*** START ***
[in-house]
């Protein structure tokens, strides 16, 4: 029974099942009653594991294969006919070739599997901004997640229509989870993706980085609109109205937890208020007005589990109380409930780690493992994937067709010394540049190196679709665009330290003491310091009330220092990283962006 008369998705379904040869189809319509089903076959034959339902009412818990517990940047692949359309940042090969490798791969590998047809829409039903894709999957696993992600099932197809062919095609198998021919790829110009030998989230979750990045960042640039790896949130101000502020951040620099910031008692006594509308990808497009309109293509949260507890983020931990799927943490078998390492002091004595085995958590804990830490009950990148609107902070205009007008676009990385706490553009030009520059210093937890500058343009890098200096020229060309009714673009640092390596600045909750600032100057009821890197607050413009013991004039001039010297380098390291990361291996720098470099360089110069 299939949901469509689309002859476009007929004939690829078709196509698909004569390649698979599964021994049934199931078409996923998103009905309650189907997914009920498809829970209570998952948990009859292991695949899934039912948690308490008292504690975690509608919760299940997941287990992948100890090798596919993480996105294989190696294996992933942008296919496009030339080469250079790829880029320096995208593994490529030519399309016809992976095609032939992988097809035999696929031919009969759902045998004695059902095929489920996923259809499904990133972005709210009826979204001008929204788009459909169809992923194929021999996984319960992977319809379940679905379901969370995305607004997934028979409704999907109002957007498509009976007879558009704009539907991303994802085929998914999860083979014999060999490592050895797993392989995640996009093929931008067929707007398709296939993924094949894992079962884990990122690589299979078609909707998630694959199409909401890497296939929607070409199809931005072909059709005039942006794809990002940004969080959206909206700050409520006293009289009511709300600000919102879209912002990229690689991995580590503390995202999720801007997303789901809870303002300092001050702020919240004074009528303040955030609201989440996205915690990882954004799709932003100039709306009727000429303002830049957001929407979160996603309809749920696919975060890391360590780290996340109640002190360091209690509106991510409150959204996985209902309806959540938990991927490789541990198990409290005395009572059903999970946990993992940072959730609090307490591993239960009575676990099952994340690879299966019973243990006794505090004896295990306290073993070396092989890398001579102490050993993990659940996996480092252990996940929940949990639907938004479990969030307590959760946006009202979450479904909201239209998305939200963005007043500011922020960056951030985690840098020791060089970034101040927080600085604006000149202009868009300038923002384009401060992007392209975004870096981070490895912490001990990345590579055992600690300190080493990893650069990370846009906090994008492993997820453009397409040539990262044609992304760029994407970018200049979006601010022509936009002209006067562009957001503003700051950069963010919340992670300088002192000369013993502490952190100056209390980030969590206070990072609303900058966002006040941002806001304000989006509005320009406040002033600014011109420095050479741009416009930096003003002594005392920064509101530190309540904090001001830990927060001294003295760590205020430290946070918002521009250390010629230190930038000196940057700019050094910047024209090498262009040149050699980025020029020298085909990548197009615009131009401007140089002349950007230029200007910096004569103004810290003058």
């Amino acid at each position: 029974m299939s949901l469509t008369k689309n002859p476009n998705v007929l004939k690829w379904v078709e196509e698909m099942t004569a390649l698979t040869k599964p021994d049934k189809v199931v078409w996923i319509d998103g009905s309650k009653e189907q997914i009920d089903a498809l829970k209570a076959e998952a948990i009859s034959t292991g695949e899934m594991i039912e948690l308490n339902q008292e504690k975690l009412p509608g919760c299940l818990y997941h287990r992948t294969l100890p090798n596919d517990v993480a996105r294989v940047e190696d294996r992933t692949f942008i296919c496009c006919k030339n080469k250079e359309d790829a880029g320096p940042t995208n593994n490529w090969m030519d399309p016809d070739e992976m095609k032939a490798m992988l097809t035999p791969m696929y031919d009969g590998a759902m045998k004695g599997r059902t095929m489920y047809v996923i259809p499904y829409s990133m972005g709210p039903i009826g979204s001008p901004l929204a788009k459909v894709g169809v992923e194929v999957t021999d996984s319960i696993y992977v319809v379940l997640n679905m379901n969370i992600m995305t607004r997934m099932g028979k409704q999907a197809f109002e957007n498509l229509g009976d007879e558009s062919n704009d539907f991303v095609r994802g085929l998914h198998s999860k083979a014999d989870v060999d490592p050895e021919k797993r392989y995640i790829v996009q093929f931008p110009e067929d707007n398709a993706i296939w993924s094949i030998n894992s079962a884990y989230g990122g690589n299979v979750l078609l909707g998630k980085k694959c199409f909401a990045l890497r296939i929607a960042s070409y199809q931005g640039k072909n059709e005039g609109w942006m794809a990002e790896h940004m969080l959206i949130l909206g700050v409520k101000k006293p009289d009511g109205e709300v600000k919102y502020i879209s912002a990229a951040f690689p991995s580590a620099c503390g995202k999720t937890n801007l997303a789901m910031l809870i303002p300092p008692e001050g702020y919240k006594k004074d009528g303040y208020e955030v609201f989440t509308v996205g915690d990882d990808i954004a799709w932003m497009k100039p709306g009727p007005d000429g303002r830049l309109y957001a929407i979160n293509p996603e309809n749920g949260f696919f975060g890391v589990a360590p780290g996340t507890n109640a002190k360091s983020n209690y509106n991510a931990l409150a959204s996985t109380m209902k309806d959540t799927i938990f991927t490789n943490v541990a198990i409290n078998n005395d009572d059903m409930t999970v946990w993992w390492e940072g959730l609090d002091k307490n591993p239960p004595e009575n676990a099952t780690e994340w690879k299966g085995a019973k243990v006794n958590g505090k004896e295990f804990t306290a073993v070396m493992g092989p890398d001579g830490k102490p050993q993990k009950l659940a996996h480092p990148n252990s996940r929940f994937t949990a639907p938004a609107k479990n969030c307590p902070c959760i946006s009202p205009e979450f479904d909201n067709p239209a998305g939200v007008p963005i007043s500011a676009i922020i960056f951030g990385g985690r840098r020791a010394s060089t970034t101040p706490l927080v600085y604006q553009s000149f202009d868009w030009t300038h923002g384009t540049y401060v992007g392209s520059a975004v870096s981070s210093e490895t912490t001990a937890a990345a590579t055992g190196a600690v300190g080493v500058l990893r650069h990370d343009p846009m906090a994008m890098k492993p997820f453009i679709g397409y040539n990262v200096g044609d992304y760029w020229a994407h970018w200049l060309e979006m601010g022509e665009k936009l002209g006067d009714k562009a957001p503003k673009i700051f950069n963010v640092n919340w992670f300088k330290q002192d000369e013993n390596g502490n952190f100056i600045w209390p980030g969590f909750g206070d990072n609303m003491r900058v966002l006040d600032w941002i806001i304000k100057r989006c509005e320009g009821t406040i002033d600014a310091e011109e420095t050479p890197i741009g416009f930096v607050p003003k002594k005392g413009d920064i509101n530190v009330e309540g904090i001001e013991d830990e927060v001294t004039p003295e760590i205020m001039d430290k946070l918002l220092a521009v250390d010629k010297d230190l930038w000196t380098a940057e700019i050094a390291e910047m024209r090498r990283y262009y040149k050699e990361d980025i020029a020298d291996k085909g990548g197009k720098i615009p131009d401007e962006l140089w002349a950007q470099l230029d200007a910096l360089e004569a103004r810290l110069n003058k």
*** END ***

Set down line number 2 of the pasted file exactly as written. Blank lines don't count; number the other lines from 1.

């Protein structure tokens, strides 16, 4: 029974099942009653594991294969006919070739599997901004997640229509989870993706980085609109109205937890208020007005589990109380409930780690493992994937067709010394540049190196679709665009330290003491310091009330220092990283962006 008369998705379904040869189809319509089903076959034959339902009412818990517990940047692949359309940042090969490798791969590998047809829409039903894709999957696993992600099932197809062919095609198998021919790829110009030998989230979750990045960042640039790896949130101000502020951040620099910031008692006594509308990808497009309109293509949260507890983020931990799927943490078998390492002091004595085995958590804990830490009950990148609107902070205009007008676009990385706490553009030009520059210093937890500058343009890098200096020229060309009714673009640092390596600045909750600032100057009821890197607050413009013991004039001039010297380098390291990361291996720098470099360089110069 299939949901469509689309002859476009007929004939690829078709196509698909004569390649698979599964021994049934199931078409996923998103009905309650189907997914009920498809829970209570998952948990009859292991695949899934039912948690308490008292504690975690509608919760299940997941287990992948100890090798596919993480996105294989190696294996992933942008296919496009030339080469250079790829880029320096995208593994490529030519399309016809992976095609032939992988097809035999696929031919009969759902045998004695059902095929489920996923259809499904990133972005709210009826979204001008929204788009459909169809992923194929021999996984319960992977319809379940679905379901969370995305607004997934028979409704999907109002957007498509009976007879558009704009539907991303994802085929998914999860083979014999060999490592050895797993392989995640996009093929931008067929707007398709296939993924094949894992079962884990990122690589299979078609909707998630694959199409909401890497296939929607070409199809931005072909059709005039942006794809990002940004969080959206909206700050409520006293009289009511709300600000919102879209912002990229690689991995580590503390995202999720801007997303789901809870303002300092001050702020919240004074009528303040955030609201989440996205915690990882954004799709932003100039709306009727000429303002830049957001929407979160996603309809749920696919975060890391360590780290996340109640002190360091209690509106991510409150959204996985209902309806959540938990991927490789541990198990409290005395009572059903999970946990993992940072959730609090307490591993239960009575676990099952994340690879299966019973243990006794505090004896295990306290073993070396092989890398001579102490050993993990659940996996480092252990996940929940949990639907938004479990969030307590959760946006009202979450479904909201239209998305939200963005007043500011922020960056951030985690840098020791060089970034101040927080600085604006000149202009868009300038923002384009401060992007392209975004870096981070490895912490001990990345590579055992600690300190080493990893650069990370846009906090994008492993997820453009397409040539990262044609992304760029994407970018200049979006601010022509936009002209006067562009957001503003700051950069963010919340992670300088002192000369013993502490952190100056209390980030969590206070990072609303900058966002006040941002806001304000989006509005320009406040002033600014011109420095050479741009416009930096003003002594005392920064509101530190309540904090001001830990927060001294003295760590205020430290946070918002521009250390010629230190930038000196940057700019050094910047024209090498262009040149050699980025020029020298085909990548197009615009131009401007140089002349950007230029200007910096004569103004810290003058």